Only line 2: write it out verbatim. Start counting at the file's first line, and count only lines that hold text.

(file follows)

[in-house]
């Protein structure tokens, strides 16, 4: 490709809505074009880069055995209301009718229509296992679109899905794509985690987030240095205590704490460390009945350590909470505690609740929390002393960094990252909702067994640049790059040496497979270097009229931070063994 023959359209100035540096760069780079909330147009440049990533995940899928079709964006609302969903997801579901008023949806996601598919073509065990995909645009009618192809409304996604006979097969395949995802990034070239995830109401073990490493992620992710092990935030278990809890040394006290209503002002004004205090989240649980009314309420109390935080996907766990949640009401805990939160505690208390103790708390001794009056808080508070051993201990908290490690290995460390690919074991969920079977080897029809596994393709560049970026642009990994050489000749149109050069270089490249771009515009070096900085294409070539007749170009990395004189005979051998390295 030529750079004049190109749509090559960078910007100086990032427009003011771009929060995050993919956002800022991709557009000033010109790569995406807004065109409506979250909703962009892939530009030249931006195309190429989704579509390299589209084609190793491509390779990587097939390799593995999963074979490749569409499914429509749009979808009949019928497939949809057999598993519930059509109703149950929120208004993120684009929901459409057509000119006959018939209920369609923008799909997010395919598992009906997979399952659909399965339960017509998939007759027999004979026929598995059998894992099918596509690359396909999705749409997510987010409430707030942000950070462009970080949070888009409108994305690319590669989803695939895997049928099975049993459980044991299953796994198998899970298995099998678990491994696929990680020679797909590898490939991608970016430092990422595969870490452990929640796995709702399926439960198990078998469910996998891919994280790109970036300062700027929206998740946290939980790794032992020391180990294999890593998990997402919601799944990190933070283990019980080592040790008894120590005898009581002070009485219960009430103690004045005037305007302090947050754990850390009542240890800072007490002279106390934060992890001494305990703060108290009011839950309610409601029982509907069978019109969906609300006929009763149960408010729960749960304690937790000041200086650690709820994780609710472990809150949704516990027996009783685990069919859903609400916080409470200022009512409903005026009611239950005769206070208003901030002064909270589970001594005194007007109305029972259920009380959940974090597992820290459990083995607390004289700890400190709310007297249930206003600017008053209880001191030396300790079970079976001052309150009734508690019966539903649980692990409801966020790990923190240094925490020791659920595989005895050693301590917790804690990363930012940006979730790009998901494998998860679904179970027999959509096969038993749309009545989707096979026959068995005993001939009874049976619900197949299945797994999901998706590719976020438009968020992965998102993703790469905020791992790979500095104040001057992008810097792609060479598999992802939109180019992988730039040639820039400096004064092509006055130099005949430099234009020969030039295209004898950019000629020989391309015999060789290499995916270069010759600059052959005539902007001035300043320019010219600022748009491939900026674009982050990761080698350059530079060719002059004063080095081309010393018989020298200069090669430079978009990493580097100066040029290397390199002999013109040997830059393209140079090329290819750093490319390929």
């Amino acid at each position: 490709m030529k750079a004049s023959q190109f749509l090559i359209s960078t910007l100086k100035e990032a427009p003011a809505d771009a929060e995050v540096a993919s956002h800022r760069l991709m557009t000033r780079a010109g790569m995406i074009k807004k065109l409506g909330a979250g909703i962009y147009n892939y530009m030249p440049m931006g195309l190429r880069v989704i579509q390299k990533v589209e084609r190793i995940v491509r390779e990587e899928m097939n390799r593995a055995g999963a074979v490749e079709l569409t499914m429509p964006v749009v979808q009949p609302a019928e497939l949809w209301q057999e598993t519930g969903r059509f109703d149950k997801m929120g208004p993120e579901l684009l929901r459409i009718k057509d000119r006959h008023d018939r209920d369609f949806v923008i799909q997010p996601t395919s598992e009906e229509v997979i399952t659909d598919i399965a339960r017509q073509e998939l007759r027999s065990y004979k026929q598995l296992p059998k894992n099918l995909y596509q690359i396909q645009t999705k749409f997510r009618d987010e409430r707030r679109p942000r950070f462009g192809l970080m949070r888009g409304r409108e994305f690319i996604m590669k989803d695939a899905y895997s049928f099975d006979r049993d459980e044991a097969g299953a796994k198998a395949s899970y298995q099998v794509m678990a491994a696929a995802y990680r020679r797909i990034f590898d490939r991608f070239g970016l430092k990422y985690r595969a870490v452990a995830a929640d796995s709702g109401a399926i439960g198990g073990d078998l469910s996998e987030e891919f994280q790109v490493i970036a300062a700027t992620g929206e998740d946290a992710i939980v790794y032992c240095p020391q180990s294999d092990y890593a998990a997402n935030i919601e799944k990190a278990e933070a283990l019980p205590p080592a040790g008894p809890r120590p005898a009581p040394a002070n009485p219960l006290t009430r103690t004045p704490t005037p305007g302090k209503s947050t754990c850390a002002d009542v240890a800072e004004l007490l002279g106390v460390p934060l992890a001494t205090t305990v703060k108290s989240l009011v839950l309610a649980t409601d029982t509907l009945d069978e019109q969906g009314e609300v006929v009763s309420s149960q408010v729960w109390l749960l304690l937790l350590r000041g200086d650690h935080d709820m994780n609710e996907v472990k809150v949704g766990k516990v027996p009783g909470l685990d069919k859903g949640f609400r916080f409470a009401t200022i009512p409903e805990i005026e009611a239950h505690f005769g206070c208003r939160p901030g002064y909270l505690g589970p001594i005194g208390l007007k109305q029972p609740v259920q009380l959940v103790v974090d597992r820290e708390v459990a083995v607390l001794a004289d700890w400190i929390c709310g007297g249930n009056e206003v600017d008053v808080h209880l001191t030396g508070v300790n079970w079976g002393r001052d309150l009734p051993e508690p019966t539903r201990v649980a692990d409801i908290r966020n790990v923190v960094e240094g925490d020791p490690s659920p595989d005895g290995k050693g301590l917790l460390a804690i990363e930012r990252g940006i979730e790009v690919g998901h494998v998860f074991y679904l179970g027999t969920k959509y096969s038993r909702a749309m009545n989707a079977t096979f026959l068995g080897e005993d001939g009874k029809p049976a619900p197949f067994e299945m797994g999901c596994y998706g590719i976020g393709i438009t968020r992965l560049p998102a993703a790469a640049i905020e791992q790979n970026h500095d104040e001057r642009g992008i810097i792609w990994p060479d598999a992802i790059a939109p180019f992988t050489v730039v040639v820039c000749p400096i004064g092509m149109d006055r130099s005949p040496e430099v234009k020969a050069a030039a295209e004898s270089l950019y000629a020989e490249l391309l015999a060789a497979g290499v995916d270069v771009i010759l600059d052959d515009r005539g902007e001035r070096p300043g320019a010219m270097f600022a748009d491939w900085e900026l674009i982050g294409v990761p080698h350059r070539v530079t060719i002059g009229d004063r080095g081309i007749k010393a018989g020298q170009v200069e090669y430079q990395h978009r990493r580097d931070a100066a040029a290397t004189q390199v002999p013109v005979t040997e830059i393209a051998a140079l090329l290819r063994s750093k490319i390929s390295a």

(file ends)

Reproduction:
């Protein structure tokens, strides 16, 4: 490709809505074009880069055995209301009718229509296992679109899905794509985690987030240095205590704490460390009945350590909470505690609740929390002393960094990252909702067994640049790059040496497979270097009229931070063994 023959359209100035540096760069780079909330147009440049990533995940899928079709964006609302969903997801579901008023949806996601598919073509065990995909645009009618192809409304996604006979097969395949995802990034070239995830109401073990490493992620992710092990935030278990809890040394006290209503002002004004205090989240649980009314309420109390935080996907766990949640009401805990939160505690208390103790708390001794009056808080508070051993201990908290490690290995460390690919074991969920079977080897029809596994393709560049970026642009990994050489000749149109050069270089490249771009515009070096900085294409070539007749170009990395004189005979051998390295 030529750079004049190109749509090559960078910007100086990032427009003011771009929060995050993919956002800022991709557009000033010109790569995406807004065109409506979250909703962009892939530009030249931006195309190429989704579509390299589209084609190793491509390779990587097939390799593995999963074979490749569409499914429509749009979808009949019928497939949809057999598993519930059509109703149950929120208004993120684009929901459409057509000119006959018939209920369609923008799909997010395919598992009906997979399952659909399965339960017509998939007759027999004979026929598995059998894992099918596509690359396909999705749409997510987010409430707030942000950070462009970080949070888009409108994305690319590669989803695939895997049928099975049993459980044991299953796994198998899970298995099998678990491994696929990680020679797909590898490939991608970016430092990422595969870490452990929640796995709702399926439960198990078998469910996998891919994280790109970036300062700027929206998740946290939980790794032992020391180990294999890593998990997402919601799944990190933070283990019980080592040790008894120590005898009581002070009485219960009430103690004045005037305007302090947050754990850390009542240890800072007490002279106390934060992890001494305990703060108290009011839950309610409601029982509907069978019109969906609300006929009763149960408010729960749960304690937790000041200086650690709820994780609710472990809150949704516990027996009783685990069919859903609400916080409470200022009512409903005026009611239950005769206070208003901030002064909270589970001594005194007007109305029972259920009380959940974090597992820290459990083995607390004289700890400190709310007297249930206003600017008053209880001191030396300790079970079976001052309150009734508690019966539903649980692990409801966020790990923190240094925490020791659920595989005895050693301590917790804690990363930012940006979730790009998901494998998860679904179970027999959509096969038993749309009545989707096979026959068995005993001939009874049976619900197949299945797994999901998706590719976020438009968020992965998102993703790469905020791992790979500095104040001057992008810097792609060479598999992802939109180019992988730039040639820039400096004064092509006055130099005949430099234009020969030039295209004898950019000629020989391309015999060789290499995916270069010759600059052959005539902007001035300043320019010219600022748009491939900026674009982050990761080698350059530079060719002059004063080095081309010393018989020298200069090669430079978009990493580097100066040029290397390199002999013109040997830059393209140079090329290819750093490319390929």